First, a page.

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In observational astronomy, an observation arc (or arc length) is the time period between the earliest and the latest observations, used for tracing the body's path. It is usually given in days or years. The term is mostly used in the discovery and tracking of asteroids and comets.

The observation arc determines how accurately known the orbit of the object is. A very short arc could describe objects in a wide variety of orbits, at many distances from Earth. In some cases, there have been objects whose initial arc was insufficient to determine if the object was in orbit around the Earth, or orbiting out in the asteroid belt. With a 1-day observation arc, 2004 PR107 was thought to be a trans-Neptunian dwarf planet, but is now known to be a 1 km main-belt asteroid. With an observation arc of 3 days, 2004 BX159 was thought to be a Mars-crossing asteroid that could be a threat to Earth, but it is now known to be a main-belt asteroid.

A relatively modest observation arc may allow finding an older "precovery" photo, providing a much longer arc and a more precise orbit.

An observation arc less than 30 days can make it difficult to recover an Inner Solar System object more than a year after the last observation, and may result in a lost minor planet. Due to their greater distance from the Sun and slow movement across the sky, trans-Neptunian objects with observation arcs less than several years often have poorly constrained orbits.[1]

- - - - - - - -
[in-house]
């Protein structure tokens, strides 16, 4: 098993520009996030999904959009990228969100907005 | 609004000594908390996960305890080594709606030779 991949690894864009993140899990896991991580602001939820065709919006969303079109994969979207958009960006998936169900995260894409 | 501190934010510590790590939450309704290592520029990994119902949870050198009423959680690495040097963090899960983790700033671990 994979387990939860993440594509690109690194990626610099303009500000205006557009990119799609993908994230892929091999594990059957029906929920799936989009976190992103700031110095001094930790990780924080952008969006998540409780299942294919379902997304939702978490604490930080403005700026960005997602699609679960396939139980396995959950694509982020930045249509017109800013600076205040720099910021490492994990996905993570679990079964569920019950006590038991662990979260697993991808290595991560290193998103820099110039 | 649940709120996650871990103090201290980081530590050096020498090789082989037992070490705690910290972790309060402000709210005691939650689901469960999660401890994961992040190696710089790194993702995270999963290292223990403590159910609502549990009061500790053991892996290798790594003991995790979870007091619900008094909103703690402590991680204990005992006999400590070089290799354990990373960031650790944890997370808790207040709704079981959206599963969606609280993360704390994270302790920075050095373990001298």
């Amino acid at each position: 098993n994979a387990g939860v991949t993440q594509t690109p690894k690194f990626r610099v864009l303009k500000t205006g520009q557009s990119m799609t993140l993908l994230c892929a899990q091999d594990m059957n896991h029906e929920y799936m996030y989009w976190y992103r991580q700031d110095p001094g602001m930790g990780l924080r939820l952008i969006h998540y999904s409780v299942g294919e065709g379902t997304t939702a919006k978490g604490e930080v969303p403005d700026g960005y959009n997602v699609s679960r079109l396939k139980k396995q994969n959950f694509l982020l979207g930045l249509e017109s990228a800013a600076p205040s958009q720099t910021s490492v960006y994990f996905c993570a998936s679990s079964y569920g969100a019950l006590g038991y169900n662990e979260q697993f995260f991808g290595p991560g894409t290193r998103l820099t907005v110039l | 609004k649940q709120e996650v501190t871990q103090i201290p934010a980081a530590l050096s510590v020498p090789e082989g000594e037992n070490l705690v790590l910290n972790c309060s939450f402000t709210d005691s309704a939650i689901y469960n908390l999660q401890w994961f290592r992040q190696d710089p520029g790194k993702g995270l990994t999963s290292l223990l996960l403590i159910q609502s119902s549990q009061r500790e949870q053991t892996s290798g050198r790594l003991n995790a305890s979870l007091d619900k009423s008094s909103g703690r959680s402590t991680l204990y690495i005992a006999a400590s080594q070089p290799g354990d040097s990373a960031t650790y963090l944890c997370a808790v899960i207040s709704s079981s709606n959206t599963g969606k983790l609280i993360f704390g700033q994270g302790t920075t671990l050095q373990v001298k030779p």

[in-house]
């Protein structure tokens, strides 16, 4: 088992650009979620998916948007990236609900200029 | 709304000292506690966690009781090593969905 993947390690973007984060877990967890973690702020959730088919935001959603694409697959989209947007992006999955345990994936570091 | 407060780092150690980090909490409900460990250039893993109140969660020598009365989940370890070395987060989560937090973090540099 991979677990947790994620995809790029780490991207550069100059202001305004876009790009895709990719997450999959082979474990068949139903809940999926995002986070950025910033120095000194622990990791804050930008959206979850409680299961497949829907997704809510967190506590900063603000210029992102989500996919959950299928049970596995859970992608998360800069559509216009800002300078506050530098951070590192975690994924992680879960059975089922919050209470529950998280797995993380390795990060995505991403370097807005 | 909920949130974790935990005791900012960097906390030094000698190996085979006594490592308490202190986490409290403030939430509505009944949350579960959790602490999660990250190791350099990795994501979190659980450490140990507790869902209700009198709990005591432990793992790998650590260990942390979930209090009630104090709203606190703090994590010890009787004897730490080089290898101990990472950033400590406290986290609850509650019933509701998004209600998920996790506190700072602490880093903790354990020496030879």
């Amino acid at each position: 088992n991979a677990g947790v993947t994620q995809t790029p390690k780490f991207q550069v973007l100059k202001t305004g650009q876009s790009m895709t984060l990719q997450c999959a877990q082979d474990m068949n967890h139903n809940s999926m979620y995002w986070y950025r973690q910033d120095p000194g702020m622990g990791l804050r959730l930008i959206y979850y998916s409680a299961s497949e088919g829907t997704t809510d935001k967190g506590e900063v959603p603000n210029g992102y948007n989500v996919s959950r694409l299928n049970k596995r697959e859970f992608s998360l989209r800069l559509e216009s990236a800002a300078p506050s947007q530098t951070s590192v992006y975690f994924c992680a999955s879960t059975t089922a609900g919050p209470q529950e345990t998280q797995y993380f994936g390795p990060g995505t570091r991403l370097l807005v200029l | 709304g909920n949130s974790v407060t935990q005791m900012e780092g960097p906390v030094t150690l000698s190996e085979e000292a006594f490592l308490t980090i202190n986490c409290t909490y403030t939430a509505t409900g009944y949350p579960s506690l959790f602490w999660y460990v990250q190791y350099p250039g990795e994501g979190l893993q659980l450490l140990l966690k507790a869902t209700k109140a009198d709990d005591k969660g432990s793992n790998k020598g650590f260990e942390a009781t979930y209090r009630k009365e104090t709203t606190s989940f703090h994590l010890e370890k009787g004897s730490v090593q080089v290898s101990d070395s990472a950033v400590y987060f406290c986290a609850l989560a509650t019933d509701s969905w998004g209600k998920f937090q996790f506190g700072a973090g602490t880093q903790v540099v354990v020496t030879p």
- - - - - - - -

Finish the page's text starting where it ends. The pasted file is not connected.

Interstellar objects generally require an observation arc of 2–3 weeks using hundreds of observations to confirm that an interloper has a hyperbolic excess velocity (interstellar speed) of more than a few km/s. Comet C/2008 J4 (McNaught) was only observed 22 times over an observation arc of 15 days, and due to an insufficient number of observations generates a low inbound interstellar speed of 3.9 km/s, but the uncertainties in the eccentricity easily produce a closed orbit with .[2] Comet C/1999 U2 (SOHO) with an almost meaningless observation arc of 1 day shows a very dubious interstellar speed of 17 km/s, but could easily have a closed orbit with an eccentricty as low a 0.7.[3]

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ReferencesEdit

  1. ^ Astronomer Michele Bannister (4 April 2018)
  2. ^ JPL Small-Body Database Browser for C/2008 J4 (McNaught)
    e = 0.9977 – 1.017
    semi-major axis = −58
    v=42.1219 1/50000 − 0.5/−58
  3. ^ JPL Small-Body Database Browser for C/1999 U2 (SOHO)

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